• Heart attack - due to increased tendency to blood clotting. If a clot blocks one of the arteries supplying blood to the heart muscle, the result is a heart attack.

  • Stroke - due to increased propensity of blood to clot, with the potential to block blood supply to part of the brain.

  • Problems with blood sugar regulation and type 2 diabetes - many studies show a link that's independent of obesity.

  • Abnormal heart rhythm (arrhythmia) - may be precipitated by low oxygen levels and worsened by negative pressure in the heart chamber when struggling to breathe.

  • High blood fat levels (hyperlipidemia) and high cholesterol.

  • Gastro-oesophageal reflux disease (GORD) - the sudden indrawing of the chest to take a breath, especially when lying down, can force acidic stomach contents to reflux up into the oesophagus.

  • Glucose intolerance - as obstructive sleep apnoea disrupts insulin resistance.

  • Parkinson’s disease - as obstructive sleep apnoea may facilitate neurodegeneration due to oxidative stress.

Mental health conditions

Experts have also found a correlation between sleep apnoea, depression, and anxiety. In one study, depressive symptoms were found in almost half of participants living with obstructive sleep apnoea, and anxiety symptoms in over half. Although this association isn't fully understood, it's likely that the lack of good-quality sleep caused by obstructive sleep apnoea plays a key role.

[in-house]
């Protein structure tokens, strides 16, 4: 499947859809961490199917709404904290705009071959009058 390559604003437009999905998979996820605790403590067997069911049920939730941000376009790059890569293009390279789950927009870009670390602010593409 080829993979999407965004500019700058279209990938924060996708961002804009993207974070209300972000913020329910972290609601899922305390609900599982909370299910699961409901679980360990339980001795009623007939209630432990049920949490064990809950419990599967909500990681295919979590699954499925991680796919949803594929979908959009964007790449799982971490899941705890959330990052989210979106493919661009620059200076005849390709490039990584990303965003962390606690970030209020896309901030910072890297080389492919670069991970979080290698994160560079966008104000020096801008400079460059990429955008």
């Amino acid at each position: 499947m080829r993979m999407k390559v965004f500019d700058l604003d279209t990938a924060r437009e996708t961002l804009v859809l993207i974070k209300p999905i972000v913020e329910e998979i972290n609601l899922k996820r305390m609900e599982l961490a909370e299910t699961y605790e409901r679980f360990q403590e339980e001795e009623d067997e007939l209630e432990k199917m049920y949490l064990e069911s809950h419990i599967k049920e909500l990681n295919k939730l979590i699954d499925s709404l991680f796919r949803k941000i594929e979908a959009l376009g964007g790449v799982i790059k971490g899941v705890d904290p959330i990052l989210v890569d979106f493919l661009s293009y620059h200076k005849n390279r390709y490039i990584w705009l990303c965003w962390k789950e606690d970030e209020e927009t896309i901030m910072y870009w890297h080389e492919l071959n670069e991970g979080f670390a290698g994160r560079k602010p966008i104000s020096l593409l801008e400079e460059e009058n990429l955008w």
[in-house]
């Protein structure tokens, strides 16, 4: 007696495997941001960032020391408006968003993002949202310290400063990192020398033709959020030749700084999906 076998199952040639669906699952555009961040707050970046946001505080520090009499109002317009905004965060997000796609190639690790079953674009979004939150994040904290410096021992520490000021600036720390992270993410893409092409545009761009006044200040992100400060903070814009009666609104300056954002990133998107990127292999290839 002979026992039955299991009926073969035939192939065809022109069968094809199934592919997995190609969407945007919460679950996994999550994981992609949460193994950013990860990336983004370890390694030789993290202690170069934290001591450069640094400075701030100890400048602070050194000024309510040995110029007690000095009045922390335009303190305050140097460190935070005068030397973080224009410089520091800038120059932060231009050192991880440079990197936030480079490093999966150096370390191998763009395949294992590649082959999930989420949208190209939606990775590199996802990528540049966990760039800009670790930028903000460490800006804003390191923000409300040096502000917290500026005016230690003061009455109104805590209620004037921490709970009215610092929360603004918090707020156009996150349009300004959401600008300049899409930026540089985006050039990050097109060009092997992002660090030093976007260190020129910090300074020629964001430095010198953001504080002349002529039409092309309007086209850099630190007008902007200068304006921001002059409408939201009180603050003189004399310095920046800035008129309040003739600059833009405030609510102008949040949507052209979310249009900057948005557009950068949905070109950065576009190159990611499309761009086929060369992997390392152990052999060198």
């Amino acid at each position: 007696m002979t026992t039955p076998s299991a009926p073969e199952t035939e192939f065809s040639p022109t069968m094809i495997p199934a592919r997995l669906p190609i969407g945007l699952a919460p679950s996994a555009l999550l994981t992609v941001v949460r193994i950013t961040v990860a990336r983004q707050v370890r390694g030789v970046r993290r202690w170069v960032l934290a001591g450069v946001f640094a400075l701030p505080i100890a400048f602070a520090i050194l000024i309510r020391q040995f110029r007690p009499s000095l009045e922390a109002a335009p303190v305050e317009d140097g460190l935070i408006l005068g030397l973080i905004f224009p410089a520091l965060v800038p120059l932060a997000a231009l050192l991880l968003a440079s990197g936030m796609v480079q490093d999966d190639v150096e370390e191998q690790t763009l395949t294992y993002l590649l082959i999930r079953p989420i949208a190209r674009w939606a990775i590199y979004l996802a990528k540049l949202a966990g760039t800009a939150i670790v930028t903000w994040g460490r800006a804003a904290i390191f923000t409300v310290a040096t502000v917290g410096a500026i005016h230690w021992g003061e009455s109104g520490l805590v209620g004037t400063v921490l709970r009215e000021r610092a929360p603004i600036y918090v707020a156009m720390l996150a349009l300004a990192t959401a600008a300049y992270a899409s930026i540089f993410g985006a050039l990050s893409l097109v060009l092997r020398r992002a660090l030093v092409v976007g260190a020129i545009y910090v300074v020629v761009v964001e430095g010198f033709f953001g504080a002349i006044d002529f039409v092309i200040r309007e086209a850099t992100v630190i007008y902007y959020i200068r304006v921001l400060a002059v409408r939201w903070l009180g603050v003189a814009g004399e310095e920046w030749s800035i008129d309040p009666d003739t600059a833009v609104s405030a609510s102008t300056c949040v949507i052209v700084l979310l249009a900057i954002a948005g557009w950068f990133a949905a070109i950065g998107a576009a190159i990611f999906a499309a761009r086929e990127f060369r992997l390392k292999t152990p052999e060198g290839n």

Can sleep apnoea be cured?

The treatment options for sleep apnoea can effectively manage the condition and improve your quality of life. This includes general lifestyle measures such as losing weight (if you're overweight), not drinking alcohol in the evening, stopping smoking, and sleeping on your side.

If these measures aren’t enough, your doctor may recommend using a continuous positive airway pressure (CPAP) machine. This involves wearing a mask as you sleep to pump air into your nose, keeping your throat open. Surgery is also an option in certain cases, although this isn't often carried out in adults.

Article history

The information on this page is peer reviewed by qualified clinicians.